OpenFixture Takes the Pain Out of Pogo Pins

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Hackaday reports:

OpenFixture Takes the Pain Out of Pogo Pins

[Elliot] wrote in with his OpenFixture model for OpenSCAD. It’s awesome because it takes a small problem, that nonetheless could consume an entire day, and solves it neatly. And that problem is making jigs to test assembled electrical products: a PCB test fixture.

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In the PCB design software, you simply note down the locations of the test points and feed these into the OpenSCAD model.  [Elliot] shows you exactly how to do it using KiCAD. There are a few more parameters of the model that you can tweak to match your particulars, but you should have a DXF outline for a test jig in short order. Cut that out, assemble, and test.

 

OpenFixture Takes the Pain Out of Pogo Pins

OnChip Open Source RISC-V microcontroller at ORCONF 2016

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ORCONF 2016 was held earlier this month in Bologna, Italy:

ORCONF is an open source digital design and embedded systems conference, covering areas of electronics from the transistor level up to Linux user space and beyond. Expect presentations and discussion on free and open source IP projects, implementations on FPGA and in silicon, verification, EDA tools, licensing and embedded software, to name a few.

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Begun as the annual OpenRISC developers and users conference, it has become a broad open source digital design-oriented event and is supported by FOSSi – the Free and Open Source Silicon Foundation.

Elkim Roa spoke about OnChip, an Open Source silicon microcontroller, designed by his research group at UIS (Universidad Industrial de Santander):

Fully-tested 32-bit RISC-V microcontroller in 130nm

The slides are available as PDF on GitHub:

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OnChipUIS has several repos on GitHub related to the project including:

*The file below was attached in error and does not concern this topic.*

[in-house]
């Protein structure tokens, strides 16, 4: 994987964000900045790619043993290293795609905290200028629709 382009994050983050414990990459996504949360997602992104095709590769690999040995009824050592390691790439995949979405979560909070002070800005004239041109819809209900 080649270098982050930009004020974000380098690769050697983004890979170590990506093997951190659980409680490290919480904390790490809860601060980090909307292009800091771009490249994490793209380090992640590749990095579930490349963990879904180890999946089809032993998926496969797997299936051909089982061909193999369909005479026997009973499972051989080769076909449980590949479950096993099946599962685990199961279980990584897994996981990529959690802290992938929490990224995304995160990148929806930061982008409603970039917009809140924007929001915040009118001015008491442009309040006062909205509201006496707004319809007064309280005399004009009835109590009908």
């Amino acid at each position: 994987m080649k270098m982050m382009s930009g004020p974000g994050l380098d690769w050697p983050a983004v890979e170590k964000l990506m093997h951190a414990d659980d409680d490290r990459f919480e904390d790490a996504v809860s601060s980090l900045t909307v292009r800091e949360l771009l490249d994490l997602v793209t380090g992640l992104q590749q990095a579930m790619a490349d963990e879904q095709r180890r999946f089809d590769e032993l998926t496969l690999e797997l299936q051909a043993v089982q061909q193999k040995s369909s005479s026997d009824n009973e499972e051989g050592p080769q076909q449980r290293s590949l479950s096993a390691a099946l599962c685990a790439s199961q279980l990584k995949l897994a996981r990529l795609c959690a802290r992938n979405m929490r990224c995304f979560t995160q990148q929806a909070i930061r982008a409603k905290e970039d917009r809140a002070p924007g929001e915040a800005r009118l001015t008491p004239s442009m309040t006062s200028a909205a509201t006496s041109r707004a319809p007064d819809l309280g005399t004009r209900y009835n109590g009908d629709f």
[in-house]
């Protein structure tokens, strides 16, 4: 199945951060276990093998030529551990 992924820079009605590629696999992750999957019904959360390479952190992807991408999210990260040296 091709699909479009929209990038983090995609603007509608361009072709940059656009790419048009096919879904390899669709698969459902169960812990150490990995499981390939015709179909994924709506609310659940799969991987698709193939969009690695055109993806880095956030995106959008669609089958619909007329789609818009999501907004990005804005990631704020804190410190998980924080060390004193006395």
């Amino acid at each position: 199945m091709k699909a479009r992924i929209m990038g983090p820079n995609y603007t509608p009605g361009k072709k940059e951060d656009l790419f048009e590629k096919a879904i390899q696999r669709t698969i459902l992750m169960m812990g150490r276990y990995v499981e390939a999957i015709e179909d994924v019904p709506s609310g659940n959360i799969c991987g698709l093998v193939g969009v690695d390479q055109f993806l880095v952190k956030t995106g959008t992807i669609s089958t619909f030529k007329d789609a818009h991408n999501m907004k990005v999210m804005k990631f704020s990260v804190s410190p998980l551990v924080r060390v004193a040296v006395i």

mriscvA 32-bit Microcontroller featuring a RISC-V core

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OnChip Open Source RISC-V microcontroller at ORCONF 2016

The Spark Gap talks Open Hardware Summit

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We’re big fans of podcasts about electronics and embedded systems like The Amp Hourembedded.fm and The Spark Gap podcast.   (Please let us know in the comments of other shows we should check out)

In the latest Spark Gap episode, Karl and Corey talk about their trip to Portland for the 2016 Open Hardware Summit:

The Spark Gap Podcast – Episode 49

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Our favorite past episodes include the two-episode discussion of PCB design:

We also enjoyed when Karl and Corey were joined by James Lewis of Kemet Electronics to talk about capacitors.

The Spark Gap talks Open Hardware Summit

Color OLED board with ESP8266 WiFi

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Mike Rankin created this adorably small WiFi-connected color OLED board:

ESP8266 Color OLED

I’ve been keeping an eye on the SSD1331 library to see if it would eventually work with the ESP8266 wifi modules. I noticed the support for it appeared one day with the Adafruit library so I tried it out on my Adafruit Hazzah and success!